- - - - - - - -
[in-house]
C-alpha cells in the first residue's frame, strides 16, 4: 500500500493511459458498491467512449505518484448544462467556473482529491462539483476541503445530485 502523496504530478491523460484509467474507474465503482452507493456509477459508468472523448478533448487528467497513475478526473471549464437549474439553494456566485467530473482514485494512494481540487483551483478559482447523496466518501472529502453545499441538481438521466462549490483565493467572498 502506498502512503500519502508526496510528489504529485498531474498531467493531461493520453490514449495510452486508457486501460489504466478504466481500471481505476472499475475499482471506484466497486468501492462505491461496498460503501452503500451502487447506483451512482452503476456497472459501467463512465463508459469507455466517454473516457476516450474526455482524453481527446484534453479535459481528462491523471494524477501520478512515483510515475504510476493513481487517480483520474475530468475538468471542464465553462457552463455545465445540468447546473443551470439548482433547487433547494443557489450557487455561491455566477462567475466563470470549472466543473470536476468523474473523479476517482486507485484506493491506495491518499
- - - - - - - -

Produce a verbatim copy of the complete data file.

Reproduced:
[in-house]
C-alpha cells in the first residue's frame, strides 16, 4: 500500500493511459458498491467512449505518484448544462467556473482529491462539483476541503445530485 502523496504530478491523460484509467474507474465503482452507493456509477459508468472523448478533448487528467497513475478526473471549464437549474439553494456566485467530473482514485494512494481540487483551483478559482447523496466518501472529502453545499441538481438521466462549490483565493467572498 502506498502512503500519502508526496510528489504529485498531474498531467493531461493520453490514449495510452486508457486501460489504466478504466481500471481505476472499475475499482471506484466497486468501492462505491461496498460503501452503500451502487447506483451512482452503476456497472459501467463512465463508459469507455466517454473516457476516450474526455482524453481527446484534453479535459481528462491523471494524477501520478512515483510515475504510476493513481487517480483520474475530468475538468471542464465553462457552463455545465445540468447546473443551470439548482433547487433547494443557489450557487455561491455566477462567475466563470470549472466543473470536476468523474473523479476517482486507485484506493491506495491518499